We’d been on the road for several days, now, and while Valentine marked the turn toward home on our Nebraska adventure with my folks, we were far from done with our trip.
We set out from Valentine, our sights set on the Ashfall Fossil Beds, and made it east of town a whole three blocks before I noticed the low tire pressure light was on. So, I pulled a quick U turn while thanking the Lord we were still within three blocks of a town, and drove back into Valentine. We went straight to the Pit Stall tire shop where they could help us right away.
About 30 minutes later, and after discovering a teeny-tiny little piece of metal in the tire, we drove back out of Valentine headed east, hoping and praying the repair would hold. (Spoiler alert: it did.)
The drive east from Valentine on Highway 20 is just as beautiful as the drive into Valentine we’d enjoyed a couple of days before. Just know that if you drive through this part of the country you won’t be disappointed in the views and vistas you have. I’m honestly surprised more people don’t come this way.
Ashfall Fossil Beds is one of our favorite Nebraska parks, and a place we try to go every year. We wrote a more detailed post about the park a couple of years ago, and you can read that HERE. We decided to have our picnic lunch at under a shelter overlooking the beautiful Sandhills at Ashfall before taking the short path down to the excavation site.
One of the things we love most about Ashfall is that we get to talk to the interns who are actively excavating the site and ask them questions.
Each of them can explain what is going on across the whole site. More fun, though, is hearing their enthusiasm as they share their current project and talk about the discoveries they’ve made. We also like that we can see the progress on the excavation from year to year. Last year, for instance, we talked at length to a woman who was very excited about the skull she’d discovered. When we returned this year, that skull was now a part of a very complete 3-toed horse that had been completely covered the year before.
For years, Ann and I have talked about stopping to visit the historic mill in Neligh, though we have never been able to fit it into our schedule. This year we really wanted to make it happen, so we made the 30 minute drive over from Ashfall on our way to Norfolk.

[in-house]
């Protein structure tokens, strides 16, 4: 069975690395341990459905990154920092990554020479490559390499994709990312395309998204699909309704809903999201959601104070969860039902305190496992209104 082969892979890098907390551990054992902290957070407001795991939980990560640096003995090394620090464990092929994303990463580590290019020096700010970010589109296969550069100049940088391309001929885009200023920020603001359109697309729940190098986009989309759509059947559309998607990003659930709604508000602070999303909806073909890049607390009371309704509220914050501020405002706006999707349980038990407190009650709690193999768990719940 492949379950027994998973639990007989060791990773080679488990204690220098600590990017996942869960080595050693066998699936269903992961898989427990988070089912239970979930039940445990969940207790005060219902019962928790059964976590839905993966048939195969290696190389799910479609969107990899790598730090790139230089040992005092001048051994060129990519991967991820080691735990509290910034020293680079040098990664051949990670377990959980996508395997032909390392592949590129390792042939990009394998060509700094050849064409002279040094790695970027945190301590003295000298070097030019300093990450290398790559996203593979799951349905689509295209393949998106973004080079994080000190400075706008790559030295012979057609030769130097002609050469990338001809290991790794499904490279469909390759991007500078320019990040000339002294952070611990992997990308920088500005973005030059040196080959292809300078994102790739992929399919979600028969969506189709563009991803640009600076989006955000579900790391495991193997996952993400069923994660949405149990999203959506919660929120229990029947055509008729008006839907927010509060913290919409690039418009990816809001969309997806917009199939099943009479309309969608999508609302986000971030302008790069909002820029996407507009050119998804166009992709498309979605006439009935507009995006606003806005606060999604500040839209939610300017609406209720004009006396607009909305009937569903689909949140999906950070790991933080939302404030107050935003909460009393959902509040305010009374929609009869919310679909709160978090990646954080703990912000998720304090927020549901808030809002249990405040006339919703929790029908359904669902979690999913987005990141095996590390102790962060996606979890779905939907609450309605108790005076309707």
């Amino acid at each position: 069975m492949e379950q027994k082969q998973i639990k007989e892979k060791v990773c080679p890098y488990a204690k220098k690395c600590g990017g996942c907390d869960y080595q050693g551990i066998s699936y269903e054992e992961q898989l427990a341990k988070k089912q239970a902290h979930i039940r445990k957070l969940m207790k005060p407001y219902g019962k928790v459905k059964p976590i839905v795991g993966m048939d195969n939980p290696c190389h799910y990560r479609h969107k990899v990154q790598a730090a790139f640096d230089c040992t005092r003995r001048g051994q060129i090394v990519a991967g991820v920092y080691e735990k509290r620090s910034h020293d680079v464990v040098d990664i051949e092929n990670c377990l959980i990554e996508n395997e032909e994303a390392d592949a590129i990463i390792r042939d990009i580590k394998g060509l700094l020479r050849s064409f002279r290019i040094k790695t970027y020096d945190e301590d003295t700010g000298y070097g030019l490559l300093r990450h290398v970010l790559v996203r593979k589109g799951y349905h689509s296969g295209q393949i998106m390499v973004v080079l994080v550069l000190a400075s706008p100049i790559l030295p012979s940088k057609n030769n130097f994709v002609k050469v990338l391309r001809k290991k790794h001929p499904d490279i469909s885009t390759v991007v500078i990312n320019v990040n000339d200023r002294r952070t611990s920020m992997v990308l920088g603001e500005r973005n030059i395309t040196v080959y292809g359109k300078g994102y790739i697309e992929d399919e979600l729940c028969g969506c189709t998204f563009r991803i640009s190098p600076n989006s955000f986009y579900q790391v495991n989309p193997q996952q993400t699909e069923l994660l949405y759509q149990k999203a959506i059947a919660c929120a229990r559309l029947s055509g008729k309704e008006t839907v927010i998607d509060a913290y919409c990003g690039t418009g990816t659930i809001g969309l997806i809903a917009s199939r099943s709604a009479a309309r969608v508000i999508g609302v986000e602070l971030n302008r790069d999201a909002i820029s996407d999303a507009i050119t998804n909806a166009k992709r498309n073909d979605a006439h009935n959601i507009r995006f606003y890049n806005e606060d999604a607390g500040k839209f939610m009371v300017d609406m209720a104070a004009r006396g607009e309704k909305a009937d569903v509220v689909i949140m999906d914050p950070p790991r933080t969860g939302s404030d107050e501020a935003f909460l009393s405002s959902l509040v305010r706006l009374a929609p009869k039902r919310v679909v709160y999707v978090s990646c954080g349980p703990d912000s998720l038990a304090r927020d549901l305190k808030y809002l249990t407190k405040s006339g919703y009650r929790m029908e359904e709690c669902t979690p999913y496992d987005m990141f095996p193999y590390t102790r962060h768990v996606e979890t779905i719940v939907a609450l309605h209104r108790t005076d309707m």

The mill in Neligh is definitely worth a stop. For $3 you get a guided tour and see the machinery from the 1880’s that once made this place run. It is so well preserved that you feel like the guide has only to throw a switch and the whole place will rumble to life. We were invited to see the entire mill from the top floor to the basement, learning all about the milling process along the way.
The mill was directly driven by the Elkhorn River for a time, then converted over to run on hydroelectric power. At that point, they sold excess electricity to the residents of Neligh to power their homes. The flour produced in the mill was sold to nearby residents as well as to people far and wide.
From Neligh, we drove on into Norfolk, where we enjoyed a wonderful meal at Black Cow, Fat Pig. Our steaks, salads, and ribs were well prepared, the onion rings we had for an appetizer were delicious, and the service was prompt. This seems to be a popular restaurant with locals, so call ahead.
We awoke the next morning and made our way over to the Elkhorn Valley Museum. We love this museum because it is unlike so many of the other small town museums we’ve visited. Sure, it has lots of historical artifacts like a Square Turn tractor and butter churns.
But it also has more modern “artifacts” like typewriters, VHS players, and floppy disks. Finally, there is a desire to include the people of today through projects like having the children of Norfolk write letters to the museum on how their families came to the community. The museum’s curators understand something that so many don’t: that today’s present is tomorrow’s history and it is their job to document it. The Elkhorn Valley Museum isn’t some dusty museum stuck in the past, it is a thriving museum that embraces the future.
The museum also offers a wonderful display on local favorite son, Johnny Carson. There is a mock-up of Johnny’s desk, and you can even pretend you’re on his show.
At the museum you’ll also find a very comfortable couch where you can sit, don a pair of headphones, and watch clips from across the history of the “Tonight Show.” The video lasts 2 and a half hours (we’re told). No matter how much of it you watch, you’ll find yourself in stitches as you watch some of the greatest televised comedy in history.
We pulled out of Norfolk, and headed toward Crete, the terrain again full of the corn and beans of eastern Nebraska. We enjoyed the final few hours in the car, reminiscing over the things we’d seen and the fun we’d had. I always feel a little sad at the end of a trip, and this was no different. We’d had a great time, and it was coming to an end, but I also knew that I’d carry this trip with me forever.